Activation ratios for the fibularis and gluteal muscles during side-lying tabletop exercises and the gluteal muscles during band-walking exercises. a Indicates a change in activation ratio between positions. b Indicates a difference between groups when an interaction was present. Abbreviations: CAI, chronic ankle instability; GMax, gluteus maximus; GMed, gluteus medius; LAS, lateral ankle sprain.

Close modal

Band-Walking Measures

Significant main effects for band position were noted for the GMax (P < .001) and GMed (P < .001) muscles during lateral band walking, and ARs increased when the band was moved from the lower leg to the forefoot. Both the healthy and LAS groups displayed an increased GMax AR in the forefoot band position (4.8% and 8.1% increases, respectively). All groups demonstrated an increased GMed AR with the band in the forefoot position (% increase: healthy = 5.8%, coper = 3.0%, LAS = 4.0%, CAI = 4.3%). Post hoc results for the significant band position main effects are shown in Figure 3. No significant group main effects or interactions for either muscle were present. Activation of the gluteal muscles in the tabletop and band-walking conditions is illustrated in Figure 4.

Figure 4

Radar graph of gluteus maximus (GMax) and gluteus medius (GMed) muscle activation during tabletop and band-walking exercises. Abbreviations: CAI, chronic ankle instability; LAS, lateral ankle sprain.

Figure 4

Radar graph of gluteus maximus (GMax) and gluteus medius (GMed) muscle activation during tabletop and band-walking exercises. Abbreviations: CAI, chronic ankle instability; LAS, lateral ankle sprain.

Close modal

This study was the first to measure the motor activation of the gluteal and fibularis muscles using USI during functional activities among individuals with or without a history of LAS. Our key findings were the increased activity of the GMax and fibularis muscles during tabletop exercises and both gluteal muscles during band-walking exercises when the tasks increased in difficulty. We saw an increase in AR during resisted motion compared with nonresisted motion in both the GMax and fibularis across groups. During nonresisted and resisted tabletop hip-abduction exercises, the coper group had a lower level of GMed motor activation compared with the healthy, LAS, and CAI groups.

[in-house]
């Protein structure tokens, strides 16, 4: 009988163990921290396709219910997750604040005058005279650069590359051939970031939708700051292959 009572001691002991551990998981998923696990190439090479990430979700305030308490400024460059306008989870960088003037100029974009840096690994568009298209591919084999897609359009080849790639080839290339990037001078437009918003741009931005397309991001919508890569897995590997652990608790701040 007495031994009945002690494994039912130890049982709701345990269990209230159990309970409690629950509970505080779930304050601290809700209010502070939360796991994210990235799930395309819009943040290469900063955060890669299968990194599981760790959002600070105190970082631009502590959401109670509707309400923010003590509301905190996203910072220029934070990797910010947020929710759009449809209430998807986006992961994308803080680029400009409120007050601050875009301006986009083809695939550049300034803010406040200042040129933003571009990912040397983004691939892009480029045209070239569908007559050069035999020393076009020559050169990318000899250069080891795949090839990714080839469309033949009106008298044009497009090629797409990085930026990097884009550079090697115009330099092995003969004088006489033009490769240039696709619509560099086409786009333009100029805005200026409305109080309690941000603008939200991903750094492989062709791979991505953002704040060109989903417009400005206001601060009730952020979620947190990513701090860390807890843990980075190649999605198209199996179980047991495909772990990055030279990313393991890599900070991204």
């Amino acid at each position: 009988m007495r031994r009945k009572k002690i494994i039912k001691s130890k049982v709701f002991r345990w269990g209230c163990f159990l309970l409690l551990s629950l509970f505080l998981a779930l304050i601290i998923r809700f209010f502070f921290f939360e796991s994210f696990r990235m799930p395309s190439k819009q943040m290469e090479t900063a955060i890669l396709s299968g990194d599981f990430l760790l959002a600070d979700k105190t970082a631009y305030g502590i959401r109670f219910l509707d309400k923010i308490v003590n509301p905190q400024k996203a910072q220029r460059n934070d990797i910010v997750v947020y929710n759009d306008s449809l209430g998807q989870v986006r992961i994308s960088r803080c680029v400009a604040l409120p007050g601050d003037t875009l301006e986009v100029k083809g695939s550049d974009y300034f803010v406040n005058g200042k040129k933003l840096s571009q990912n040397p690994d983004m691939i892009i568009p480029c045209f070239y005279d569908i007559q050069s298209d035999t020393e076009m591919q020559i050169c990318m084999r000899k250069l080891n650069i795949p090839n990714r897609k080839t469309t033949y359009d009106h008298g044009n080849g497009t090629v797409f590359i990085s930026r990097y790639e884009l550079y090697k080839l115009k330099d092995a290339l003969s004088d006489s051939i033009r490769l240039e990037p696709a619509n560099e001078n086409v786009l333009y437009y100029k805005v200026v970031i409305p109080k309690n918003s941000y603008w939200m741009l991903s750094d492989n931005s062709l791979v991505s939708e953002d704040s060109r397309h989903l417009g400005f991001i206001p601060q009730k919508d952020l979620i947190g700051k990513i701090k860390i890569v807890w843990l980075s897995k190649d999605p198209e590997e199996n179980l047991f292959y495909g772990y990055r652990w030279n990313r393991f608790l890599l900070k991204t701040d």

Tabletop Exercises

No group differences were demonstrated for fibularis muscle activation, which was somewhat surprising. All groups displayed increased fibularis CSA and AR with resisted versus nonresisted eversion. Our results contradict those of a similar USI study conducted by Lobo et al,18  who found less resting fibularis longus CSA in individuals with a history of LAS compared with a healthy control group. We were not able to clearly differentiate between the fibularis longus and brevis muscles, so we could not replicate the measurement techniques of Lobo et al.18  Methodologic differences in how the fibularis muscles were measured during our exercise condition may explain the disparate results between studies. Lobo et al18  assessed the fibularis longus and brevis as discrete muscles, whereas we measured the 2 muscles as a single functional group.

Our findings were consistent with another study7  that involved using magnetic resonance imaging to measure lower extremity muscle volumes and strength in individuals with or without CAI. Although the CAI group presented with decreased eversion strength compared with healthy participants, fibularis longus muscle volume did not differ. The researchers attributed their results to altered neuromuscular function as opposed to the size of the muscle,7  which may explain why we observed no differences between groups for the fibularis AR.